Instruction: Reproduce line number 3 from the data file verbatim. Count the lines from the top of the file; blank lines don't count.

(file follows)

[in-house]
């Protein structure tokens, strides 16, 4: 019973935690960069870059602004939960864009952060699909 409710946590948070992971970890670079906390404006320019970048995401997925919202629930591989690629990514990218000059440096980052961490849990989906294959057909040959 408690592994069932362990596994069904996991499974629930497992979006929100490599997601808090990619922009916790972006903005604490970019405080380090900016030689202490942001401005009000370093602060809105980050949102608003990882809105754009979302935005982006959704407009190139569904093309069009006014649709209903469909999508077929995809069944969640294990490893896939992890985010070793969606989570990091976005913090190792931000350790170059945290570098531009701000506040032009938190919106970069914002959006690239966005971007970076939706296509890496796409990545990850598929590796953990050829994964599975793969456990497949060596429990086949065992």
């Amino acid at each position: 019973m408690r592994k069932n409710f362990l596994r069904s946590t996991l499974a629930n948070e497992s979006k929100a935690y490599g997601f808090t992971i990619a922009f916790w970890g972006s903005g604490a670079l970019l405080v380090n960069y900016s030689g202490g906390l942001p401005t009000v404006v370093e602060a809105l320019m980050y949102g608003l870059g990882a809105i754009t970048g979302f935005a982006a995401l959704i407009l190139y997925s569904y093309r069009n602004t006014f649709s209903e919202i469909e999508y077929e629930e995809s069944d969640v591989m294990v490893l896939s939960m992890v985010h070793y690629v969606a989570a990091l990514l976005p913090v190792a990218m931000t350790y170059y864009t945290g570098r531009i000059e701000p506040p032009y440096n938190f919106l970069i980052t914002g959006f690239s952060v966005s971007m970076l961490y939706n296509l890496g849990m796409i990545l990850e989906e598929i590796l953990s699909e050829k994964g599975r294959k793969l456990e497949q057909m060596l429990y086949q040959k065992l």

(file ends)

């Amino acid at each position: 019973m408690r592994k069932n409710f362990l596994r069904s946590t996991l499974a629930n948070e497992s979006k929100a935690y490599g997601f808090t992971i990619a922009f916790w970890g972006s903005g604490a670079l970019l405080v380090n960069y900016s030689g202490g906390l942001p401005t009000v404006v370093e602060a809105l320019m980050y949102g608003l870059g990882a809105i754009t970048g979302f935005a982006a995401l959704i407009l190139y997925s569904y093309r069009n602004t006014f649709s209903e919202i469909e999508y077929e629930e995809s069944d969640v591989m294990v490893l896939s939960m992890v985010h070793y690629v969606a989570a990091l990514l976005p913090v190792a990218m931000t350790y170059y864009t945290g570098r531009i000059e701000p506040p032009y440096n938190f919106l970069i980052t914002g959006f690239s952060v966005s971007m970076l961490y939706n296509l890496g849990m796409i990545l990850e989906e598929i590796l953990s699909e050829k994964g599975r294959k793969l456990e497949q057909m060596l429990y086949q040959k065992l």